CES as a proxy to let you know what I’m feeling in tech (Part 1)

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Every January all eyes are on CES, tech’s biggest distraction of the year. I think they do it that way so they can offset the loss created by Burningman every August. As Niko Bonatsos from General Catalyst tweeted: “We can’t do any deals this week. All of our associates are at Burning Man. Who will do the due diligence?” #vclogic

Well now CES is over, and I am pooped.

As you’ve probably heard by now Alexa “won”, Faraday Future dropped the ball but still managed to receive 64,000 preorders equating to $320 million dollars in deposits, LG made another cool TV, ODG showcased their sweet AR glasses, Qualcomm and Nvidia are doing amazing things including, but not limited to, this, this, this, and that

I could keep this list going until I’m blue in the face, but I’ll spare you the trouble and say there is a LOT happening out there, and we have a lot to look forward to.

The only space that still gets me is our good friend, the Internet of Things, or iOT. Let’s call the internet the “I” and the things the “T”. In my opinion the darling technology of 2015 has yet to find meaningful applications to connect the abundance of fragmented T’s, but I do see more and more attempts to bridge that gap ranging from hardware applications like a smart remote able to control all your connected products, to software solutions like the app Stringify that is able to tie your devices into a single interface platform on your phone. I don’t believe any one application has taken a stronghold on the market, but I’d love to see some sort of standardized protocol for the I’s across the T’s introduced aligning the big OEM’s and/or chipset makers to help facilitate these developments akin to what Open Connectivity Forum has cooking. Qualcomm announced a similar consortium for autonomous vehicles, which I’m excited about in the hopes of developing similar friendly practices for V2V communications and the like.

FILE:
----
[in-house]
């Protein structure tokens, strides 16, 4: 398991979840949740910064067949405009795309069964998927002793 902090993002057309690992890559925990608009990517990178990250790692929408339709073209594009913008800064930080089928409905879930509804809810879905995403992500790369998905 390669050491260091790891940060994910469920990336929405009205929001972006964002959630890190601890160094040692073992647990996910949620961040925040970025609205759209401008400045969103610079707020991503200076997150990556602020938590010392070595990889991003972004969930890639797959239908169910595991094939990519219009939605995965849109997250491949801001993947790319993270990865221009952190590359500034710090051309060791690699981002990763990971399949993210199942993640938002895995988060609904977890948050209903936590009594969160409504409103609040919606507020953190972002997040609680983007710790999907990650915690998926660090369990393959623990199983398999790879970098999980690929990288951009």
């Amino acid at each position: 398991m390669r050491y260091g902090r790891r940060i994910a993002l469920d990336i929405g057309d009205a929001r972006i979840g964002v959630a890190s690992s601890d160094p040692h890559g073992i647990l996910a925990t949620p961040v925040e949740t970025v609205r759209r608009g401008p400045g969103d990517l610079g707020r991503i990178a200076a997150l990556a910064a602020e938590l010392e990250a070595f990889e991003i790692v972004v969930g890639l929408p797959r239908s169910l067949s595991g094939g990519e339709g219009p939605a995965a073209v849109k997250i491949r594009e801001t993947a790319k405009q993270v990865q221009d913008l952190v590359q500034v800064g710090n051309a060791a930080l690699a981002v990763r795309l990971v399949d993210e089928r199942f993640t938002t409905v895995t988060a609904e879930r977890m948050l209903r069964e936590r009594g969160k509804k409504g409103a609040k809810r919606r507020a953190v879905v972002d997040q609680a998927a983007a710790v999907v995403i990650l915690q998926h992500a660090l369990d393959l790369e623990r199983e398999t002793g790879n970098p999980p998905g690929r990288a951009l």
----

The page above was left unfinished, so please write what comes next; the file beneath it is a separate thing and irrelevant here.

The killer use cases for iOT I’ve seen to date are enterprise apps deploying closed systems of thousands or even millions of their own sensors that subsequently tie back into a proprietary platform. Most of these platforms do heavy analytics for their customers and many times they incorporate advanced AI and ML techniques to improve the entire system in real time. Their use cases are typically targeted for specific applications, and I’ve seen some super exciting examples in a range of fields from autonomous driving, to freight logistics, to building management, and everything in between.

With 20 billion connected devices set to be in the wild by 2020, I hope more of these solutions come to fruition in short order. I’m also looking forward to what 5G has in store for us from a capability perspective for not just iOT, but for VR/AR, robotics, autonomous vehicles, etc. The question I pose to you is what venture backable startups are going to come in and create products and services to sit on top of it? We have a company in our community called C3IOT that could be what we all need to unify fragmented parties, but feel free to let me know if you know better. All feedback is good feedback.